I just returned from a busy but fun filled week on the BIObus at the Pinery Provincial Park. The main objective was to sample aquatic invertebrates and compile a bio-inventory for the Ausable Bayfield Conservation Authority (ABCA). If you’ve been reading my earlier blogs you know that I’m keen on spiders, and fortunately, I was able to collect some interesting spiders in the ABCA. One unusual spider I found was the orb-weaving Arrow-shaped Micrathena (Micrathena sagittata).
Although I was able to squeeze in some spider searching, most work days were spent sampling aquatic invertebrates. Two of the collection methods we used are called the plankton net and the S.P. (Schindler-Patalas) trap. Both of these traps are primarily used to capture zooplankton which is a group of tiny animals that live in the water and drift with the current. Zooplankton are so small that they’re invisible to the human eye. To get out in the water, my colleague and I rented a canoe and paddled along the Old Ausable Channel in the Pinery. After a few minutes of leisurely paddling, we threw the plankton net behind us and paddled for three minutes. The conical net collects zooplankton in a plastic jar and since the net is a mesh material, most of the excess water can drain out. We then drag the net back in and try to transfer all the zooplankton (which we can’t actually see) into a jar of ethanol. We repeat this process three times and if we’ve done everything right, we should see zooplankton under the microscope when we return to BIO.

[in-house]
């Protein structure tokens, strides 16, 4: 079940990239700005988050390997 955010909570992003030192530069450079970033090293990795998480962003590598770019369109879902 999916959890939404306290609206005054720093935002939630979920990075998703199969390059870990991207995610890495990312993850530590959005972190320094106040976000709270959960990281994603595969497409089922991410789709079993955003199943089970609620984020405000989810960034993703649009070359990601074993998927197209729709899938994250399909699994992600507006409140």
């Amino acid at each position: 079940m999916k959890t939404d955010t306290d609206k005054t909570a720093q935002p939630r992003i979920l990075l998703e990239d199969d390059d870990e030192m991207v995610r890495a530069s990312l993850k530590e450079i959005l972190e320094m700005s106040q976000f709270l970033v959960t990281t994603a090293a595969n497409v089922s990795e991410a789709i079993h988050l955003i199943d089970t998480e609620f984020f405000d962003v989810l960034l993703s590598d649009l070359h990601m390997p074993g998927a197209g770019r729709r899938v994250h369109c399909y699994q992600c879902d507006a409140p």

With the plankton net, we took a horizontal sample of the channel. But with the S.P. trap, we take a vertical sample of the channel. What we did is find a spot that is comparatively deep, and then we slowly fed the rectangular S.P. trap down into the water until it reached the bottom – counting the meters of rope let out as we go. The lid and bottom of the S.P. trap are hinged so that they will open while lowering the trap and close while raising the trap. This allows water to pass through the box so it can descend in a fairly straight fashion. Once we’ve hit bottom, we slowly drag the trap back up, this seals the top and bottom panels creating a very accurate and consistent volume of water sampled. Pulling the trap up is pretty easy, except for when it comes above water; then it weighs a plank-ton! Again excess water drains out through a mesh sock, the sample with microscopic zooplankton is placed in a jar of ethanol, and this process is repeated three times.
Despite being mainly concerned with aquatic invertebrates, we did quite a bit of sampling for terrestrial invertebrates. Unlike the super scientific plankton tow and S.P. trap, we did this part with regular dry mustard. The reason we use mustard is that it irritates the skin of terrestrial invertebrates like worms. In an attempt to get away from the irritation, they crawl to the surface where we can easily collect them. To do this type of collecting, we bring with us a square wooden plot which we place on the ground. If it’s present, we find a place with thick leaf litter and place the plot down; removing leaves and vegetation until the soil is exposed. After that, we use a trowel to loosen up some of the soil so it’s easier for the worms to move to the surface. We then pour a previously prepared mustard solution into a watering can so we can control our pours better. After sprinkling some mustard solution onto our plot, we collect any worms or other invertebrates for 15 minutes. Following this we pour some more mustard and collect for another 15 minutes. The inverts are stored in a jar of ethanol and taken back to the lab for some DNA barcoding!
Thanks for reading,